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By kappa do you mean curvature?

kappa is curvature and what is tau...

Does he maybe mean T, the unit tangent?

Yes to both sorry for the confusion

Really? I never heard of that use of tau before...

me neither, I've only seen big T

anyway, it's very straightforward with the formulas

Well anyway ill handle the tangent
u can do kappa, Turing.

you need tangent for kappa, so...

its a T in like greek format i believe it is the unit tangent though

lol ur right i was thinking about 2D formula for curvature

BTW how do you do a vector overscript in this?

ok you don't need T for kappa, but it helps

superscript*

\[\vec r(t)=(a\cos t)\hat i+(a\sin t)\hat j+bt\hat k;~~~ a,b>0; ~~~a^2+b^2 \neq0\]most likely

\[r(t)=(acost)i+(asint)j+btk\]\[r'(t)=v(t)=D_t(acost)i+D_t(asint)j+D_t(bt)k\]

yeah howd u get the arrow and hat superscripts?

\vec r\[\vec r\]

right-click any LaTeX you don't know and you can do
show as ->tex commands
then see the source code

sweet thx was always too lazy to learn latex lol

me too I just pick it up as I go along on here...

\[\vec v(t) = <-a \sin(t), a \cos(t), b>\]

thanks im following you just fine thus far!

\[\vec T(t) = \frac{\vec v(t)}{\left| \vec v(t) \right|}\]

I trust you can handle all that fun algebra yourself...

haha yes!

no just for what the largest value of T is Thanks!

ds lol soz

\kappa = \left| \frac{d\vec T}{ds}\right|

I usually get curvature with\[\kappa=\frac{\|\vec T'(t)\|}{\|\vec r'(t)\|}\]

keeps arc length out of it

\[\kappa = \left| \frac{d\vec T}{ds}\right|\]

I suppose, if you want to avoid chain rule, that TT's method's better.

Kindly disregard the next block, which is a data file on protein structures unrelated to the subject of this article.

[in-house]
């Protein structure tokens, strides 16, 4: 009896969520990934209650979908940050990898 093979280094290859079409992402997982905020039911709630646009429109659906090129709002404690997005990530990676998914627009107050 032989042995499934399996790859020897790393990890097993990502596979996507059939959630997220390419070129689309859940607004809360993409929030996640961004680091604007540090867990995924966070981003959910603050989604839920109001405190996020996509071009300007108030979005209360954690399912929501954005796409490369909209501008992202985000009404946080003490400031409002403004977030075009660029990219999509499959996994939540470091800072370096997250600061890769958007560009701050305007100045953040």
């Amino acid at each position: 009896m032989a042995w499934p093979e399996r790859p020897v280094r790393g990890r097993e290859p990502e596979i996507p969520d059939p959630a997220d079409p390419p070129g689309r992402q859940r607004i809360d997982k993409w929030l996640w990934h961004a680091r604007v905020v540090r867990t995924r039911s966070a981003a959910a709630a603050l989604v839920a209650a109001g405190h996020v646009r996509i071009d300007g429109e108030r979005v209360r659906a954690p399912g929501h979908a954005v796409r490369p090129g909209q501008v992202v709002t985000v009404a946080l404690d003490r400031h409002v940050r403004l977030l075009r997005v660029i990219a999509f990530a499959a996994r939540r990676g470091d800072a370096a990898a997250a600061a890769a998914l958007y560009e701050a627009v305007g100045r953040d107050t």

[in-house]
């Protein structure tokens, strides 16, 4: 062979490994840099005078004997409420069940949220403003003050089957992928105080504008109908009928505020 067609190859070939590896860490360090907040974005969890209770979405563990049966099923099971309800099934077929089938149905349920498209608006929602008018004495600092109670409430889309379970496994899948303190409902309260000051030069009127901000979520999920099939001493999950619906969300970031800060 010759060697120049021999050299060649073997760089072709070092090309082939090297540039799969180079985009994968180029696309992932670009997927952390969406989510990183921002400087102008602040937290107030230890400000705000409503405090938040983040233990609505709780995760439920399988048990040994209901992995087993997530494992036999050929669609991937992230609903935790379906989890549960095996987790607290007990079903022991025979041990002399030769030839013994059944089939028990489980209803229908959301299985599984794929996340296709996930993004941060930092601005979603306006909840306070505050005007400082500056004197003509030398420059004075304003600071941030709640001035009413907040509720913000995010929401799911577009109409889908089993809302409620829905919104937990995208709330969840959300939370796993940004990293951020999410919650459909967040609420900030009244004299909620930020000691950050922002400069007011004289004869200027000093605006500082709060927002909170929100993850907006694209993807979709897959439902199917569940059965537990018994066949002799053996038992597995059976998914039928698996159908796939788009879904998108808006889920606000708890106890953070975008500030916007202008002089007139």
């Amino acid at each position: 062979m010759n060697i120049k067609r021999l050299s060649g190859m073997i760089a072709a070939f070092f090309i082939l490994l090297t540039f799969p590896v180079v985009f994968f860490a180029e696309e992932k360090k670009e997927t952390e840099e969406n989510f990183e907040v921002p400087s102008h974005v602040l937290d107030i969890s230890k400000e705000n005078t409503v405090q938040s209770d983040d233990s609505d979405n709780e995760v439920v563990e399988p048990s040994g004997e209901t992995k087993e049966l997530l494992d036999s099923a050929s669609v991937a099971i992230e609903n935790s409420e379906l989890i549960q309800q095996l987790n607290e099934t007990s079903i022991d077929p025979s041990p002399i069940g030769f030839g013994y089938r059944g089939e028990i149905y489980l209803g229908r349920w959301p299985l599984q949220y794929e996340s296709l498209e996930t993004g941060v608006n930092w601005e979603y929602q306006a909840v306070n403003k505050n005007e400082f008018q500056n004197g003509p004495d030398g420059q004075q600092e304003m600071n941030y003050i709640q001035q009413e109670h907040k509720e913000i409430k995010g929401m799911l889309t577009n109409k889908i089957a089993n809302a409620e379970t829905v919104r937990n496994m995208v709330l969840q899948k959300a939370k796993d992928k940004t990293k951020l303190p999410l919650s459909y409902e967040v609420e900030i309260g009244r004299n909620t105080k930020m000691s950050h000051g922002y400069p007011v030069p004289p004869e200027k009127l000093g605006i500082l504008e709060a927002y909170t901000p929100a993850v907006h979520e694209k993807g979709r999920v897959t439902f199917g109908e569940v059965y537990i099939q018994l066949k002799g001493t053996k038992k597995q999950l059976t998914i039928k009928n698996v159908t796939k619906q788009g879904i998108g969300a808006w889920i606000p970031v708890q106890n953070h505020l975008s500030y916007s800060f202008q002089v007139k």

Thats a good idea :p

Lol I liked calculus till i got into some of this stuff....

product of*...

Man its been a while!

yea thats right!

ah, thanks for bridging the gap :)

yeah im familiar with those its just really the end part thats getting me lol

I got ya thanks :p

scratch that last statement tho its only valid in some cases.

okay got ya

So how do you maximize T for a given value of a?

what do you mean 'maximize'? T is a unit vector.

The question asks what is the largest value t can have for a given value of a?

Strange. |T| = 1 always...

if it was velocity, as in \[\vec v(t)\]
Then I'd say look at the physics!

well a and b are susceptible to change, so perhaps we need the partial wrt b ??

for 2D circles. the k-component just adds a constant, orthogonal component to motion.

I think since were dealing with a helix T could actually be torsion not unit tangent sorry!

haha yeah! i forgot. It probably was torsion!

Torsion is b/(a^2+b^2) hmm

Lets just do it your way i can follow those formulas better

so we still have to find T lol

Hopefully you already know the unit binormal formula and the unit normal formula

The T in those formulas is the unit tangent right not torsion?

Yeah ive seen all of those before!

Yes.
and BTW my formula for N should be divided by magnitude, forgot that.

right right!

just to make sure its the magnitude of V right?

ohh that makes it easier to just cancel rather than figure out T right away good work!

Sorry if this is hard to understand. If you don't get it, I can go back...

I got that earlier when i was finding them :p

is V^2 in the previous equation equal to 1 somehow?

wait i messed my cross sry.. it shouldnt have no z value.

isnt z the 0 there? so no value right

okay thanks!

Now that we have B, we can find the torsion!

I think that you can handle the torsion from here, right?

its alright I got what you meant by it!

dB/dt = {b Cos[t], b Sin[t], 0}/V
||v(t)|| = V
V = sqrt(a^2+b^2)

k i gotta go now im sure u can handle it from there.

sorry i left but they want it with respect to any given value of a...

since tau only depends on a and b, yes

according to the earlier work, which I'm not going to independently verify

okay thank you for your help!